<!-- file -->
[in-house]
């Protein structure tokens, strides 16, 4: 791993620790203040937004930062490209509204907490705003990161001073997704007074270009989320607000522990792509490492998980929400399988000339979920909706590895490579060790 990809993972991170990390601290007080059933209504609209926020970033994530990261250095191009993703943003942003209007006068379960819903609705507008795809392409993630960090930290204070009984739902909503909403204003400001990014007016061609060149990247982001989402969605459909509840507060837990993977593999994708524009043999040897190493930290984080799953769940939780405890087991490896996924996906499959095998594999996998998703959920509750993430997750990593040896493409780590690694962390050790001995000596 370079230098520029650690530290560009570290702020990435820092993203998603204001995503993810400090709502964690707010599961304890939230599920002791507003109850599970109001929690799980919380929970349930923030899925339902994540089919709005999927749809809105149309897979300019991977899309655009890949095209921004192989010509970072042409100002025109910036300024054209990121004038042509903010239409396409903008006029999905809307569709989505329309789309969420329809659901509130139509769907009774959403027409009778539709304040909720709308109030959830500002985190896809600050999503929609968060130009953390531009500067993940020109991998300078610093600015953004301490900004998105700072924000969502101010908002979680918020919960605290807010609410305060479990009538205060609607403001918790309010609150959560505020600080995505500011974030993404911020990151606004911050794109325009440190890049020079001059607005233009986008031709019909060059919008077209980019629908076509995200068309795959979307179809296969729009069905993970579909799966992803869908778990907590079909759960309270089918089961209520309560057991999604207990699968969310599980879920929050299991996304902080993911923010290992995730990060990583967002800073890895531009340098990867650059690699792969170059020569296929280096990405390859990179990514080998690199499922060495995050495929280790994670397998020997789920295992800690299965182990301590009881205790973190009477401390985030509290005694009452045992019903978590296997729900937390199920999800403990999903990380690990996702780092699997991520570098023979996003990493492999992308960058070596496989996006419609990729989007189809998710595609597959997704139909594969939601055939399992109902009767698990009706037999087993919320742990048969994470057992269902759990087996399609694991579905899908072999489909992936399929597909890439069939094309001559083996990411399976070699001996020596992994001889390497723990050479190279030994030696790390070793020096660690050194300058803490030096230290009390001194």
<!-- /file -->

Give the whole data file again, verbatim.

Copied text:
[in-house]
């Protein structure tokens, strides 16, 4: 791993620790203040937004930062490209509204907490705003990161001073997704007074270009989320607000522990792509490492998980929400399988000339979920909706590895490579060790 990809993972991170990390601290007080059933209504609209926020970033994530990261250095191009993703943003942003209007006068379960819903609705507008795809392409993630960090930290204070009984739902909503909403204003400001990014007016061609060149990247982001989402969605459909509840507060837990993977593999994708524009043999040897190493930290984080799953769940939780405890087991490896996924996906499959095998594999996998998703959920509750993430997750990593040896493409780590690694962390050790001995000596 370079230098520029650690530290560009570290702020990435820092993203998603204001995503993810400090709502964690707010599961304890939230599920002791507003109850599970109001929690799980919380929970349930923030899925339902994540089919709005999927749809809105149309897979300019991977899309655009890949095209921004192989010509970072042409100002025109910036300024054209990121004038042509903010239409396409903008006029999905809307569709989505329309789309969420329809659901509130139509769907009774959403027409009778539709304040909720709308109030959830500002985190896809600050999503929609968060130009953390531009500067993940020109991998300078610093600015953004301490900004998105700072924000969502101010908002979680918020919960605290807010609410305060479990009538205060609607403001918790309010609150959560505020600080995505500011974030993404911020990151606004911050794109325009440190890049020079001059607005233009986008031709019909060059919008077209980019629908076509995200068309795959979307179809296969729009069905993970579909799966992803869908778990907590079909759960309270089918089961209520309560057991999604207990699968969310599980879920929050299991996304902080993911923010290992995730990060990583967002800073890895531009340098990867650059690699792969170059020569296929280096990405390859990179990514080998690199499922060495995050495929280790994670397998020997789920295992800690299965182990301590009881205790973190009477401390985030509290005694009452045992019903978590296997729900937390199920999800403990999903990380690990996702780092699997991520570098023979996003990493492999992308960058070596496989996006419609990729989007189809998710595609597959997704139909594969939601055939399992109902009767698990009706037999087993919320742990048969994470057992269902759990087996399609694991579905899908072999489909992936399929597909890439069939094309001559083996990411399976070699001996020596992994001889390497723990050479190279030994030696790390070793020096660690050194300058803490030096230290009390001194």